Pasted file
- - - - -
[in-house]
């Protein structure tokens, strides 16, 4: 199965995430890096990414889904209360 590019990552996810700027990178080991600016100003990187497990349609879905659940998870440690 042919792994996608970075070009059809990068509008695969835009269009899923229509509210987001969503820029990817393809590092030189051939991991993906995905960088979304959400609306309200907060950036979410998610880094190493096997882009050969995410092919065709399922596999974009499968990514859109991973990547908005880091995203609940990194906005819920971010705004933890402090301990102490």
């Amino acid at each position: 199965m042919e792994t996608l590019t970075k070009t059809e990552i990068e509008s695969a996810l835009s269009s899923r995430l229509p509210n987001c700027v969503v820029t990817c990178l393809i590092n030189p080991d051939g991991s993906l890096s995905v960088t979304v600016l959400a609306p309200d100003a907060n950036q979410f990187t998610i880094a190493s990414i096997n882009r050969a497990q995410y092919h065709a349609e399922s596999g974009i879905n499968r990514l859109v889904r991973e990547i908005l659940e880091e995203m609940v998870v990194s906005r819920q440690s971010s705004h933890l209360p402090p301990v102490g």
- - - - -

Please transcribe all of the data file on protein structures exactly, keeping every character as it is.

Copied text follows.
[in-house]
């Protein structure tokens, strides 16, 4: 199965995430890096990414889904209360 590019990552996810700027990178080991600016100003990187497990349609879905659940998870440690 042919792994996608970075070009059809990068509008695969835009269009899923229509509210987001969503820029990817393809590092030189051939991991993906995905960088979304959400609306309200907060950036979410998610880094190493096997882009050969995410092919065709399922596999974009499968990514859109991973990547908005880091995203609940990194906005819920971010705004933890402090301990102490």
């Amino acid at each position: 199965m042919e792994t996608l590019t970075k070009t059809e990552i990068e509008s695969a996810l835009s269009s899923r995430l229509p509210n987001c700027v969503v820029t990817c990178l393809i590092n030189p080991d051939g991991s993906l890096s995905v960088t979304v600016l959400a609306p309200d100003a907060n950036q979410f990187t998610i880094a190493s990414i096997n882009r050969a497990q995410y092919h065709a349609e399922s596999g974009i879905n499968r990514l859109v889904r991973e990547i908005l659940e880091e995203m609940v998870v990194s906005r819920q440690s971010s705004h933890l209360p402090p301990v102490g």